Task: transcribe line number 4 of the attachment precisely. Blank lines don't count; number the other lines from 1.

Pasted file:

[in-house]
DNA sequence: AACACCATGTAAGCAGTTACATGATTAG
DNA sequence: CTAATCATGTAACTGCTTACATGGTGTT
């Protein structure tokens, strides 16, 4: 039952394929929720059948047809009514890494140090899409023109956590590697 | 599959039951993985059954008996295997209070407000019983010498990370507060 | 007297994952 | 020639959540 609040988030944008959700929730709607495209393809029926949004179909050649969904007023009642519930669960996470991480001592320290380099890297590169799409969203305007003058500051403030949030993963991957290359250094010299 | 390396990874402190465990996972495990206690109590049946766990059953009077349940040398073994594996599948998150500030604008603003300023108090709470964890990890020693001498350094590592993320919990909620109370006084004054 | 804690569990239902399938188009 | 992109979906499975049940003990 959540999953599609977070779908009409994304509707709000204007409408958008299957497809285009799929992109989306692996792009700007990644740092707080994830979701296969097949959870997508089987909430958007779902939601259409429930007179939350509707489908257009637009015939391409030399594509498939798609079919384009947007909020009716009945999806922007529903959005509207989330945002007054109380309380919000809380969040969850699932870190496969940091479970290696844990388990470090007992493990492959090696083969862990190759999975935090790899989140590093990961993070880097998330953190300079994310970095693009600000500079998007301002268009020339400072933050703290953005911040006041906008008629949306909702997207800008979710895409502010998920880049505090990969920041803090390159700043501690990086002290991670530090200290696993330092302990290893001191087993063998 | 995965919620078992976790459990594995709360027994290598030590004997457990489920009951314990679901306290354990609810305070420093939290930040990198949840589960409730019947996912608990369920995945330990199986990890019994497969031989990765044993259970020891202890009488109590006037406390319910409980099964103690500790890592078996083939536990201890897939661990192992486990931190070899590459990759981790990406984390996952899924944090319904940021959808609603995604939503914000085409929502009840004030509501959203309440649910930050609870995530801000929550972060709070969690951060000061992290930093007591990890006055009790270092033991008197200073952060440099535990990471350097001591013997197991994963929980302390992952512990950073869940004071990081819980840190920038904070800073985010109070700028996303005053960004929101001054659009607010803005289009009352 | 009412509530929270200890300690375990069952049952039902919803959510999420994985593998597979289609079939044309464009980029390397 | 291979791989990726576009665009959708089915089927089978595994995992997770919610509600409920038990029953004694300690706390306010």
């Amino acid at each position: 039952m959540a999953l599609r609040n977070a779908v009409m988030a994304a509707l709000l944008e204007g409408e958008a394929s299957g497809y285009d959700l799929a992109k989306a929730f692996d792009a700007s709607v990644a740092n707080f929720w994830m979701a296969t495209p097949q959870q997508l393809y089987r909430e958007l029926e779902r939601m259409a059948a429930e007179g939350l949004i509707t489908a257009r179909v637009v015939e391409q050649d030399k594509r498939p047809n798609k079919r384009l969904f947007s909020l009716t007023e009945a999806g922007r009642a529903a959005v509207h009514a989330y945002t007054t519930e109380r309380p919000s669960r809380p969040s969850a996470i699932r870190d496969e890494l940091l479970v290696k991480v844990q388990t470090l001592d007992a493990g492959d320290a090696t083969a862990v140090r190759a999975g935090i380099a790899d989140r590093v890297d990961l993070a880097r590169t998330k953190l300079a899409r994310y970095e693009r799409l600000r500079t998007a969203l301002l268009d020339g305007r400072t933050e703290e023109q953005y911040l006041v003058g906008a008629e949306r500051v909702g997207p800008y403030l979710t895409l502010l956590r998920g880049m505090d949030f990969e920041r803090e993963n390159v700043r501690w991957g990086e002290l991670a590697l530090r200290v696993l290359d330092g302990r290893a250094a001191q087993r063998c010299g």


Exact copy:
């Protein structure tokens, strides 16, 4: 039952394929929720059948047809009514890494140090899409023109956590590697 | 599959039951993985059954008996295997209070407000019983010498990370507060 | 007297994952 | 020639959540 609040988030944008959700929730709607495209393809029926949004179909050649969904007023009642519930669960996470991480001592320290380099890297590169799409969203305007003058500051403030949030993963991957290359250094010299 | 390396990874402190465990996972495990206690109590049946766990059953009077349940040398073994594996599948998150500030604008603003300023108090709470964890990890020693001498350094590592993320919990909620109370006084004054 | 804690569990239902399938188009 | 992109979906499975049940003990 959540999953599609977070779908009409994304509707709000204007409408958008299957497809285009799929992109989306692996792009700007990644740092707080994830979701296969097949959870997508089987909430958007779902939601259409429930007179939350509707489908257009637009015939391409030399594509498939798609079919384009947007909020009716009945999806922007529903959005509207989330945002007054109380309380919000809380969040969850699932870190496969940091479970290696844990388990470090007992493990492959090696083969862990190759999975935090790899989140590093990961993070880097998330953190300079994310970095693009600000500079998007301002268009020339400072933050703290953005911040006041906008008629949306909702997207800008979710895409502010998920880049505090990969920041803090390159700043501690990086002290991670530090200290696993330092302990290893001191087993063998 | 995965919620078992976790459990594995709360027994290598030590004997457990489920009951314990679901306290354990609810305070420093939290930040990198949840589960409730019947996912608990369920995945330990199986990890019994497969031989990765044993259970020891202890009488109590006037406390319910409980099964103690500790890592078996083939536990201890897939661990192992486990931190070899590459990759981790990406984390996952899924944090319904940021959808609603995604939503914000085409929502009840004030509501959203309440649910930050609870995530801000929550972060709070969690951060000061992290930093007591990890006055009790270092033991008197200073952060440099535990990471350097001591013997197991994963929980302390992952512990950073869940004071990081819980840190920038904070800073985010109070700028996303005053960004929101001054659009607010803005289009009352 | 009412509530929270200890300690375990069952049952039902919803959510999420994985593998597979289609079939044309464009980029390397 | 291979791989990726576009665009959708089915089927089978595994995992997770919610509600409920038990029953004694300690706390306010």